“Leaving the EU has given us the opportunity to establish our own rules for how we live and govern our lives in Britain, from how our farmers are funded, our data is managed to unlock more innovation, and our public procurement spent in ways that unlocks greater social value.
“These reforms will cut £1 billion of EU red tape for businesses and provide them with exciting new opportunities to flourish.
“The Brexit Freedoms Bill will continue to make it easier to remove cumbersome EU laws which were initially retained to ease our transition but which do not meet the future needs of the UK.”
Alongside today’s announcement, a new policy document ‘The Benefits of Brexit: how the UK is taking advantage of leaving the EU’ will set out how the government is using new freedoms in different sectors to transform the UK into the best-regulated economy in the world.
From artificial intelligence and gene editing to the future of transport and data protection, these reforms will create a new pro-growth, a high-standards regulatory framework that gives businesses the confidence to innovate, invest and create jobs. This includes:
Data and AI – moving in a faster, more agile way to regulate new digital markets and AI and creating a more proportionate and less burdensome data rights regime compared to the EU’s GDPR.
Infrastructure and Levelling Up – modernizing outdated vehicle standards, improving public procurement so that we can more easily exclude poorly performing suppliers and enhancing our public health system by reforming clinical trials and medical devices legislation.
Climate, the Environment and Agriculture – reforming our environmental regulation, 80% of which came from the EU, to deliver cleaner air, create new habitats, and reduce waste, while changing the rules on gene-edited organisms, to enable more sustainable and efficient farming.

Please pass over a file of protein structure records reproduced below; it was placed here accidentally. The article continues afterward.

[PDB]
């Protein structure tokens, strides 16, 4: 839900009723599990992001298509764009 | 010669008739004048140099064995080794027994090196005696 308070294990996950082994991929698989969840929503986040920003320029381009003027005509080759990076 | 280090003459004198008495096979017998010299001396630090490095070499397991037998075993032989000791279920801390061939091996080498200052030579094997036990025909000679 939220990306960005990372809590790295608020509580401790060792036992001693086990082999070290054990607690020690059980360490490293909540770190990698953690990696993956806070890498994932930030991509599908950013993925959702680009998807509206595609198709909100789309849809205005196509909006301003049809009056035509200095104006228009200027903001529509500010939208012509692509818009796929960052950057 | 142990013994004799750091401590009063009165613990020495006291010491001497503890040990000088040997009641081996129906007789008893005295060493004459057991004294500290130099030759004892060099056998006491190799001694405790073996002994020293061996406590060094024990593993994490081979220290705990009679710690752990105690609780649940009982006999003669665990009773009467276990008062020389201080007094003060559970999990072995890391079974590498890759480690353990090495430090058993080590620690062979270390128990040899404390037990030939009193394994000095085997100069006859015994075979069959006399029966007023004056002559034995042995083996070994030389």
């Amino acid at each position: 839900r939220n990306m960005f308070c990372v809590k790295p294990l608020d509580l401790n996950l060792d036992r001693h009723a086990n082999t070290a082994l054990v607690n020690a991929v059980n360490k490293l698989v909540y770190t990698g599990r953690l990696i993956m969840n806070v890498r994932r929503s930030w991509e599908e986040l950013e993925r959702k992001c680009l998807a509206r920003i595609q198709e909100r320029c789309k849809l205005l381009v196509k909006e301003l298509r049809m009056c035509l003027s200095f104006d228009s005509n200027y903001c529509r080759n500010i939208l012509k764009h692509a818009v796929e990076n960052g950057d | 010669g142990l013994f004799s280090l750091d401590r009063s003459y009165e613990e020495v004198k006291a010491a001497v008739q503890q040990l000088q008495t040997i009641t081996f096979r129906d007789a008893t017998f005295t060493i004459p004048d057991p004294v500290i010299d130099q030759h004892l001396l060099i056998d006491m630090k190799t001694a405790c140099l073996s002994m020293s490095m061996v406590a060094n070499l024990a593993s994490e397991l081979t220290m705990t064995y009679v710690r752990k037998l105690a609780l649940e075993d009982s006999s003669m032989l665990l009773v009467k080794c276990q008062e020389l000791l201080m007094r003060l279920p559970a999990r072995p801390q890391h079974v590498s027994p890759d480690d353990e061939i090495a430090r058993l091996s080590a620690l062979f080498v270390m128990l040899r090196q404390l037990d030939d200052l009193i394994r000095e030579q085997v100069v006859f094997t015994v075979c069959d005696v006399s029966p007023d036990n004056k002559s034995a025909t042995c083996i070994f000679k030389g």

Business and Industry – establishing a domestic subsidy control regime to allow us to better support the UK economy, taking an ambitious approach in financial services areas previously regulated by the EU and simplifying unnecessary reporting burdens for small and medium-sized companies.
Global Britain – making the most of an unprecedented opportunity to forge new alliances and strengthen our partnerships around the world. The interests of the British people now lie at the heart of everything we do around the world – from our trade policy to our sanctions policy.
The government’s recent Plan for Growth sets out how our approach to regulation is changing to focus on delivering growth and innovation. In support of these objectives, the Government has today set out five new regulatory principles to further guide that approach (see notes to editors).
Today’s announcement also builds on the significant progress already made since the UK delivered Brexit on 31 January 2020, including:
Ending free movement and taken back control of our borders – replacing freedom of movement with a points-based immigration system and making it easier to kick out foreign criminals.
Securing the vaccine rollout – streamlining procurement processes and avoiding cumbersome EU bureaucracy to deliver the fastest vaccine rollout anywhere in Europe last year.
Striking new free trade deals – with over 70 countries including landmark deals with Australia and New Zealand. We have also launched negotiations on a trade deal with India – a market of 1.4 billion people.
Cutting back on EU red tape – including ending the Tampon Tax and simplifying complex EU alcohol duty rates.
Strengthening our standards – allowing the UK to go further than the EU and set improved environmental, animal welfare and product safety standards.